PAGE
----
Many of our brightest homes are being
desolated ; many ot them .have broken up
keeping house and gone to boarding in order
to devote themselves more exclusively to the
higher duties of the ball-room.
Farewell to books, to quiet culture, to all
the amenities of home. The father will, af
ter a while, go lower down into dissipation.
The son will be tossed about iri society a
nonentity. The daughter will elope with
some French dancing-master, and the moth
er, still trying to keep within the glitter
ing circle by every art, coaxes color to her
cheek and the wrinkles from her brow, at
tempting all the arts of the belle .without
success an aid flirt, a miserable butterfly
without wings. t
The first timer that you find one of the
faithful attendants at the bail-room sudden
ly engaged in home duties, let me know. I
would like to see such a one, go a great ways.
They have no home. Their children un
washed, the china closet upset, the furni
ture dirty, the house a scene of misrule, con
f usionv cheerlessness and dirt. You can al
most discover the sickening odor of un
washed, unclean, and unventilated apart
ments, even amid the witcheries of the do
mestic ball-room.
This gilded srhere is utterly bedwarCng
the intellect and soul. This constant study
of little things ; this harrowing anxiety
about dress ; this shoe-pinched, hair-flecked,
strange spectered group ; this shrivel
ing up of all man's moral dignity, until it is
no more discernable with the naked eye ;
This taking ot one's heart, that God meant
to be filled with all amenities, jnd paring it
until it is a heartless heart, lost ; this wrap
ping of all the mind in the griefs of a spot
ted cravat ; this trampling down of a sou'
that God meant for great upliftings, under
the feet of the ball-room dance.
I prophesy the spiritual ruin of all con
tinuous participants in this dissipation. For
the white-polished biads attending have
been once on the road to heaven, but the
flash of the ball-room chandelier lighted a
torch for eternity.
From the table spread at the close of that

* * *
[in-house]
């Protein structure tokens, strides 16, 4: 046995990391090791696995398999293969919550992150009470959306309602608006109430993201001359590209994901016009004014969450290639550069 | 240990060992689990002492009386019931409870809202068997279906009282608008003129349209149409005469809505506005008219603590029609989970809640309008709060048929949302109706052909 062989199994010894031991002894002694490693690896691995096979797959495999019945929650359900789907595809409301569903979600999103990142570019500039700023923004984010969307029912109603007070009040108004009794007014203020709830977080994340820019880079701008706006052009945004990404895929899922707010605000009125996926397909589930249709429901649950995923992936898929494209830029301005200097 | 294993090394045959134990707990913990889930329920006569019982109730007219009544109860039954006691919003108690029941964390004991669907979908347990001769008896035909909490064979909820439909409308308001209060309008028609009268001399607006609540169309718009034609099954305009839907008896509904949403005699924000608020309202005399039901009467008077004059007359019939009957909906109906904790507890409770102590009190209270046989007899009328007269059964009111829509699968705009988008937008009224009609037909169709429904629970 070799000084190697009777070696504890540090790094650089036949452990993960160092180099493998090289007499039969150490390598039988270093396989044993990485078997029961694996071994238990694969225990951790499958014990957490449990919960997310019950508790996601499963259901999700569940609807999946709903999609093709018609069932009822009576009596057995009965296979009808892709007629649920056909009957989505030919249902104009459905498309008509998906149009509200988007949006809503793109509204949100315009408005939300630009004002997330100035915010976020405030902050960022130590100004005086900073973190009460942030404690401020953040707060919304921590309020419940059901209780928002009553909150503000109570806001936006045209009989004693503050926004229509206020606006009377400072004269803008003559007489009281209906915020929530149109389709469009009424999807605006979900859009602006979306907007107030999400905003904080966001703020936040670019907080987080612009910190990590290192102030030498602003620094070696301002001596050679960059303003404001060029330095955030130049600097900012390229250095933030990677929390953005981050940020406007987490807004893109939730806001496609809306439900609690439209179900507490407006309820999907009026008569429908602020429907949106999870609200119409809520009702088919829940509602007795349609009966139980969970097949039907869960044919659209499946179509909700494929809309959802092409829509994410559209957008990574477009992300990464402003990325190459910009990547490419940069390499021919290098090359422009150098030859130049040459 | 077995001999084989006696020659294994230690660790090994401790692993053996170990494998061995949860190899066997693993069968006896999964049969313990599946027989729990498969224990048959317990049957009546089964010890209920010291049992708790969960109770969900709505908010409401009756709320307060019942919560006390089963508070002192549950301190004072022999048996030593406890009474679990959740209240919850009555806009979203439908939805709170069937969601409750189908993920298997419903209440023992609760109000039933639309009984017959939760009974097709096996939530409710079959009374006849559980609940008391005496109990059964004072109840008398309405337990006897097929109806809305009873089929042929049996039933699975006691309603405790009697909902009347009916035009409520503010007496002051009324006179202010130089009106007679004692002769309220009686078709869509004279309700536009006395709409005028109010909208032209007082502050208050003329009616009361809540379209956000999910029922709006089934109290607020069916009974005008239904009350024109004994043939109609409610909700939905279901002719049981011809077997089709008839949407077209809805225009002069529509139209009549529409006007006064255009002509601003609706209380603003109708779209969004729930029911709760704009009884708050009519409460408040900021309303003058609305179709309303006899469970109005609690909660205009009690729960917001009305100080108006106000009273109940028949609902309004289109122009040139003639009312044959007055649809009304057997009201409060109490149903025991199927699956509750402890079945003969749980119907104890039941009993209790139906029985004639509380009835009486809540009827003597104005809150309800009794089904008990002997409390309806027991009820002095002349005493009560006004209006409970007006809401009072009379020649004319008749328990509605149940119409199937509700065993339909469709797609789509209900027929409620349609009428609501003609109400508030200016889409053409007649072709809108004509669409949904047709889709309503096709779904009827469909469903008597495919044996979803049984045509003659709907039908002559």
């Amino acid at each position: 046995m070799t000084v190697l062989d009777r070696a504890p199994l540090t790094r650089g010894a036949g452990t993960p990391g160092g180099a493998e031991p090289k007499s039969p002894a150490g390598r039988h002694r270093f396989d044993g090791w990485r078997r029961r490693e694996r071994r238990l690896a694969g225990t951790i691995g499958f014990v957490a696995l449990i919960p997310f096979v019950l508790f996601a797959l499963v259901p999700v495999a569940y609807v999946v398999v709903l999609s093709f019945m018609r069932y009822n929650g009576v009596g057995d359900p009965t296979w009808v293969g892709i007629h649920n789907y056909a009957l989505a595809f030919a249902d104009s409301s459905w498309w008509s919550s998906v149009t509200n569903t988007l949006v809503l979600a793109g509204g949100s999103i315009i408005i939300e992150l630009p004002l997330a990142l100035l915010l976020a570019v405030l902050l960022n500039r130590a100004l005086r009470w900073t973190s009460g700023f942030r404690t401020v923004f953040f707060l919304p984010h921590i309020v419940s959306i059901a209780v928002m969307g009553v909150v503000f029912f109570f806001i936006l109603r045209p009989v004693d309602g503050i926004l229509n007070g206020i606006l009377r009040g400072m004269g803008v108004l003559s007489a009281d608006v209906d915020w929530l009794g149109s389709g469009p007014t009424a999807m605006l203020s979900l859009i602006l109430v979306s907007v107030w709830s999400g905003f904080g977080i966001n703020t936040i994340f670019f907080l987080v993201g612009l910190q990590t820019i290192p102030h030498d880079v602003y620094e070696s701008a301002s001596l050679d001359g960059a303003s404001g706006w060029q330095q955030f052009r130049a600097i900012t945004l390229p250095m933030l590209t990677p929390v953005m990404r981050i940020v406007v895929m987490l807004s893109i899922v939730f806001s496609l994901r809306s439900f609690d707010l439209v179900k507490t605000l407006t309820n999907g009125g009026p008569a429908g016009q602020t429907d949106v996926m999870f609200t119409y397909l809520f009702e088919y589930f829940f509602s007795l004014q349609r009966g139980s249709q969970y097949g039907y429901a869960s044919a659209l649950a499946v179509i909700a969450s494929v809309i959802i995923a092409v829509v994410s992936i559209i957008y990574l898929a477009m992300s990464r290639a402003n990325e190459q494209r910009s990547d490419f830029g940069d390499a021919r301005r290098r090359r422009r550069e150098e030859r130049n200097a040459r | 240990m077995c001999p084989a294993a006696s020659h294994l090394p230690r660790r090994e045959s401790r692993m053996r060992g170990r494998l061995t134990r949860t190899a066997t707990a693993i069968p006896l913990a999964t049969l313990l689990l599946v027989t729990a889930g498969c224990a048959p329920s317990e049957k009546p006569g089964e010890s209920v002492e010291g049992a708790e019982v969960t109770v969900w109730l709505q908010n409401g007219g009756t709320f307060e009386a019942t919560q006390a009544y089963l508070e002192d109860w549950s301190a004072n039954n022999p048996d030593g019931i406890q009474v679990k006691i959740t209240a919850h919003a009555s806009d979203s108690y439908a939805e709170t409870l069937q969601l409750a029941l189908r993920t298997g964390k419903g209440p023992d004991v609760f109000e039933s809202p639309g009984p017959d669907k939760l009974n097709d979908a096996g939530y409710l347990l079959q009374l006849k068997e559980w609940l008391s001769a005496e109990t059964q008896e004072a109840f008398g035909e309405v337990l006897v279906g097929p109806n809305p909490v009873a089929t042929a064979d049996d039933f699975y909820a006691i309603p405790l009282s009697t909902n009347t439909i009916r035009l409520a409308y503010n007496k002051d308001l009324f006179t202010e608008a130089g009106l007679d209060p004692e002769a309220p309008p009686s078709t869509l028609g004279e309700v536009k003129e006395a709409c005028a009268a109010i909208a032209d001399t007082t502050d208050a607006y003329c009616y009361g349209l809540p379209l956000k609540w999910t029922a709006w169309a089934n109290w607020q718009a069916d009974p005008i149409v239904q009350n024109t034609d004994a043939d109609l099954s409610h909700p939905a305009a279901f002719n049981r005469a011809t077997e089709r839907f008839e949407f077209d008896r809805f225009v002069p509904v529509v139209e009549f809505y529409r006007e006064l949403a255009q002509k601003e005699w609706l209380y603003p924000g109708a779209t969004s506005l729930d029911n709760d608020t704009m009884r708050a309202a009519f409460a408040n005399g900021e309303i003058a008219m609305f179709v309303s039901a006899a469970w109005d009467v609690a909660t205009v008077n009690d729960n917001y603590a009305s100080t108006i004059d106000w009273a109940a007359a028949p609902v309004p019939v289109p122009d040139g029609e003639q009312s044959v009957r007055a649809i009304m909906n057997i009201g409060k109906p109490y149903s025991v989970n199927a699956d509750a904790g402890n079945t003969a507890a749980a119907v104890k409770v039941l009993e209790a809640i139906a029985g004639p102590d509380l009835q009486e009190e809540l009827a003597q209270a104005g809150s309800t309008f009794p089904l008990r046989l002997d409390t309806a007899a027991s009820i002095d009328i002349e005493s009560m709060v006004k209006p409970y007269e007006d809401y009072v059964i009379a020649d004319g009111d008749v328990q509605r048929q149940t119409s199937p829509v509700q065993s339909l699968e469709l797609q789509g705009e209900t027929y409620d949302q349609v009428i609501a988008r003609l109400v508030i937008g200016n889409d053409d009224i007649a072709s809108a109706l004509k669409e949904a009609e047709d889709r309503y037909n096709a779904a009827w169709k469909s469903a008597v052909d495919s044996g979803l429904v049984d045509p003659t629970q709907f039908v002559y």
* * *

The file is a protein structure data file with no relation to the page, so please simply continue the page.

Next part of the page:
besweated scone, who went home to say his
prayers? Who? Who went about with
acts of charity? Who? Who dressed the
wounds of the soldier? Wrho? 2sot one !
How .multitudes waste and lose their souls !
Alas ! to many this life is but a masque
rade ball. - As at such entertainments, gen
tlemen and ladies appear in dress as queens
and kings and clowns, and mountebauks.and
move to and fro in thorough disguise, so in
to this life all unclean passions move in dis
guise. Across the floor they trip merrih
1'he music throbs, diamonds glitter, lights
bubble, the foet bound, gemmed hands out
stretched clasp gemmed hands tinkling feet
respond to tinkling feet. On with the
dance ! Flash, and rustle, and laughter im
measurable ! But the languor of deatb
comes over the limbs and blurs the sight.
Light lowers! Music sadden3 into wail!
Lights lower ! Masquers can hardly be seen !
The fragrance of flowers is exchanged for
the sickening odors of garlands wrapped
long in the tomb ? A breath of air sweeps
through the hall ! The wreaths shake !
Lights lower! Sighs seem caught among
the curtains! Glasses shaken by solemn
thunders rattle loudly together ! The scarf
falls from the shoulders a shroud ! The
masks fall off, and to and fro on the slip
pery boards dances Heath : in glide jealous
ies, disappointments, dispair ! Torn leaves
and withered garlands halt bide the ulcered
feet! The stench of lampwicks almost
quench choking damp ! chilliness! feet